Meet Process Engineer Amr Saber Awad

59/65   in the series Meet the Process Engineers

Welcome to the latest in a series of AIChE blog posts profiling process engineers, a diverse group of professionals spanning multiple industries and regions. In this series, we profile process engineers who work in a wide range of fields, including petrochemicals, pharma, bulk chemicals, food, and other process-intensive industries.

Are you a member and process engineer interested in being profiled? We’d love to hear from you via this volunteer opportunity. Please also check out our online discussion group specifically for process engineers. You can find out about these initiatives and join our efforts by visiting aiche.org/process-engineers.

This month, we introduce you to Amr Saber Awad, former Process Engineer at TCI Sanmar and current Process Safety & Loss Prevention Engineer at Petroleum Pipelines Company (PPC). He discusses the path that led to his career in process engineering, overcoming challenges, and the importance of his work. 

Tell us a bit about your work as a process engineer.

Working as a process engineer in a chemical plant is all about maintaining a smooth and steady operation. In doing so, I found myself exploring many aspects of my role as a process engineer, from understanding the design features and specs of different equipment, to understanding how they operate, and tying everything together to maintain a steady, optimized, and efficient operation. 

Moreover, I've had the opportunity to engage with all the departments (Mechanical, Electrical, Instrumentation, Safety, etc.), which has enriched my knowledge and allowed me to acquire new soft skills in team management, effective communications, collaboration, and data-based decision making. 

Why did you become a process engineer?

My ambition was specifically focused on creating new processes or revamping old ones, and having the chance to add more value to the industrial sector. I have always thought the best career a chemical engineer can aspire to would utilize their knowledge of science, applied on an industrial scale.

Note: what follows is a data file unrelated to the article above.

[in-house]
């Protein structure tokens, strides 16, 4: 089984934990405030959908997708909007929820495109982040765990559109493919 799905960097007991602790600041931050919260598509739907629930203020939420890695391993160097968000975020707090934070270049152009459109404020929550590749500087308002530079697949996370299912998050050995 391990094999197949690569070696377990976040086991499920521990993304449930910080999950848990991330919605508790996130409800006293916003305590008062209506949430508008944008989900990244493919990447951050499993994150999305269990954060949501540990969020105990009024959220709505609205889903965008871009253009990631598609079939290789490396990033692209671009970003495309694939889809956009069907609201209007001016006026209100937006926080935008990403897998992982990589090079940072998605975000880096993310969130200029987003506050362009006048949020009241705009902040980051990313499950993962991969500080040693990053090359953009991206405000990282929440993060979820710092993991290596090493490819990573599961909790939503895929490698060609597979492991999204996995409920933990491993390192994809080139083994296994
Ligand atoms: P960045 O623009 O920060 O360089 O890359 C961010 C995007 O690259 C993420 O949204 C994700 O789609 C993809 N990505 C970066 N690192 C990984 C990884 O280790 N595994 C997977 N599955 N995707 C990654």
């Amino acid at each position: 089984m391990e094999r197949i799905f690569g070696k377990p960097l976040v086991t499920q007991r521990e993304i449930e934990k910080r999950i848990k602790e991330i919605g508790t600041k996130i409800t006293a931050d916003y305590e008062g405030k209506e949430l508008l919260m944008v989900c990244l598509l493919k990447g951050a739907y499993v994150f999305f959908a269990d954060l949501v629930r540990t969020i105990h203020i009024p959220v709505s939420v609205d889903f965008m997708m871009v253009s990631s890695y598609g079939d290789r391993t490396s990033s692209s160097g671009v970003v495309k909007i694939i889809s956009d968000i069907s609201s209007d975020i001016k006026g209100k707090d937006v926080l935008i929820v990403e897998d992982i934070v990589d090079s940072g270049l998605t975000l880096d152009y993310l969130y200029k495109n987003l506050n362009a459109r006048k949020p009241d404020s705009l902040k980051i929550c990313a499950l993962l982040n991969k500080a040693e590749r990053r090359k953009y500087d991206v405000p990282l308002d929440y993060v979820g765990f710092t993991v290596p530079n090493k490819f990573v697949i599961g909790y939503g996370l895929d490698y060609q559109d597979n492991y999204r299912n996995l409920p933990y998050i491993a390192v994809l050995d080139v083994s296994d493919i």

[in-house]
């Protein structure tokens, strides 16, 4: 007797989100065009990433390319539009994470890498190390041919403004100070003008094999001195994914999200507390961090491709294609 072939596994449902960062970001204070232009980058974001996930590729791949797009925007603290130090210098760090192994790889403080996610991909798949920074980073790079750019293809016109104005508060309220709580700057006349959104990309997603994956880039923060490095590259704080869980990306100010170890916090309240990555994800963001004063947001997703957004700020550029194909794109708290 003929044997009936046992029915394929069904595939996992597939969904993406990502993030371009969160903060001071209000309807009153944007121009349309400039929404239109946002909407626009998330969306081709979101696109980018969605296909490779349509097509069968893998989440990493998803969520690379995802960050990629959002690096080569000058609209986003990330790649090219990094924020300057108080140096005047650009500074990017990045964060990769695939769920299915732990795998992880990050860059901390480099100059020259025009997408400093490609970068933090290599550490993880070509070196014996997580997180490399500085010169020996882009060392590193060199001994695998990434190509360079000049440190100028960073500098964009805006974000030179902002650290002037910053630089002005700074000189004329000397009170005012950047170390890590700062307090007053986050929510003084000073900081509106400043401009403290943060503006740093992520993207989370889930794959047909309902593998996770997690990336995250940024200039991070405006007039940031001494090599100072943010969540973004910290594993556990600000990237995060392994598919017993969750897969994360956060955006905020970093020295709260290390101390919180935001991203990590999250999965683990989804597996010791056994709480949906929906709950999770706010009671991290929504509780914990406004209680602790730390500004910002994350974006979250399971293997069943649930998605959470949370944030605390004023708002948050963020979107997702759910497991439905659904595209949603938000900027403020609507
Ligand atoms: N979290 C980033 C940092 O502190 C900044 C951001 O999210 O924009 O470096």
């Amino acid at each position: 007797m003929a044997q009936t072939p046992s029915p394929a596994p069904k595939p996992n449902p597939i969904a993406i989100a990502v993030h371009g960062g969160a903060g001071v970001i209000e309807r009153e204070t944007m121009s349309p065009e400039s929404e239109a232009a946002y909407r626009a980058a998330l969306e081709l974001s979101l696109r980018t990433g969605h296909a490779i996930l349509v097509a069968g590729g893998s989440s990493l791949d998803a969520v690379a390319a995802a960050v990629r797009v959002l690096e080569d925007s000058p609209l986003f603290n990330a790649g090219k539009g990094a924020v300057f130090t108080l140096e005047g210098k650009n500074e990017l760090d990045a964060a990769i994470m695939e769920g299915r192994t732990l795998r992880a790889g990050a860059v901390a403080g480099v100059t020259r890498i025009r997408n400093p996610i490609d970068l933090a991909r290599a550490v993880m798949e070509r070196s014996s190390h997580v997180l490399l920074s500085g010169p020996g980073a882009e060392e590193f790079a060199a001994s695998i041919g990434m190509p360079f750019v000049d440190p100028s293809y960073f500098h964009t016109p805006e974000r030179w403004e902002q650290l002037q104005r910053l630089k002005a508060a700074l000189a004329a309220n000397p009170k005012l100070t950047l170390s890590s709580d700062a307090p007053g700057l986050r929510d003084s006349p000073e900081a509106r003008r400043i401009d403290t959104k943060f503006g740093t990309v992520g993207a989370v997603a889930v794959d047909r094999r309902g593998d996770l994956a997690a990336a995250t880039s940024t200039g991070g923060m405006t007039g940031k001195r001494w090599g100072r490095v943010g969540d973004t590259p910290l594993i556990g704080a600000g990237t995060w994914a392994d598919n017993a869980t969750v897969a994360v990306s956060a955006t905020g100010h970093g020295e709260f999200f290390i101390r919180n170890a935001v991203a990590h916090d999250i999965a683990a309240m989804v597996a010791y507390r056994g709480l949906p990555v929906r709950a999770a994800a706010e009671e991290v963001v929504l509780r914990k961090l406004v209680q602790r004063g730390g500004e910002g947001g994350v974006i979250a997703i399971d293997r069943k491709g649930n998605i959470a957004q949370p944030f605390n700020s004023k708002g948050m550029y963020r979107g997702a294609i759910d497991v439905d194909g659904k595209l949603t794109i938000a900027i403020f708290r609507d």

However, once I started my job, I saw things from a different and broader perspective. I realized that chemical engineering wasn’t encompassed only in being a process engineer; its real focus was less process oriented and more human oriented.

What are some of the biggest challenges you’ve faced in your role as a process engineer?

Technically speaking, I was fully prepared for my role as a process engineer, but I had a rough start. From the first day of work, I was assigned to a multi-disciplinary team responsible for figuring out how to optimize the process to decrease steam/natural gas usage in order to reduce utilities costs. 

I excelled at addressing the the technical details by using a low-boil byproduct as an alternative fuel source for the furnace, after validating the compatibility of the furnace’s burner to the new fuel source. I also diverted the excess steam to the waste heat boiler (closed loop), resulting in a significant reduction of low-pressure steam.

However, the challenge was convincing older and more experienced team members that my solution was feasible. In order to do this, I utilized soft skills such as communication, empathy, collaboration, and persuasion. These skills proved to be more important than simply having technical skills because in the real world, you and your ideas are only as good as your team.

How is your work as a process engineer critical to your particular job assignment or industry?

My work as a process engineer was extremely critical at my previous job because the plant was old and had many problems that resulted from either process disturbances or equipment failure. So, I had to have real-time monitoring on all operating conditions to help with troubleshooting. I had to provide a solid explanation of the problem’s causes, effects, and how to either eliminate or minimize it.

In having to address these critical demands, I came across the very intriguing, interesting and relatively new field which is process safety. The field addresses exactly what my position demanded: the elimination or minimization of major events that might lead to catastrophic accidents. Although process safety wasn’t fully implemented in my company, my interest continued to grow until I eventually shifted my primary focus to the safety of processes with respect to the individual and environment, and with the goal of preserving surroundings and assets.

What do you think is most important about your work as a process engineer?

Although at first, I was deeply passionate about creating and designing new processes, I learned that preserving the process’s efficiency and steady operation is much more difficult, as you’re dealing with much more complex variables and parameters that must be addressed at once to ensure the safety of the workers, environment, and assets, along with the safe operation of the plant, and continuity of production.

In addition, I became more enlightened about my role in leading, and I learned how to utilize every individual’s potential, knowledge, and skills to increase our performance and keep improving. I also learned when to follow, and when to share my expertise. 

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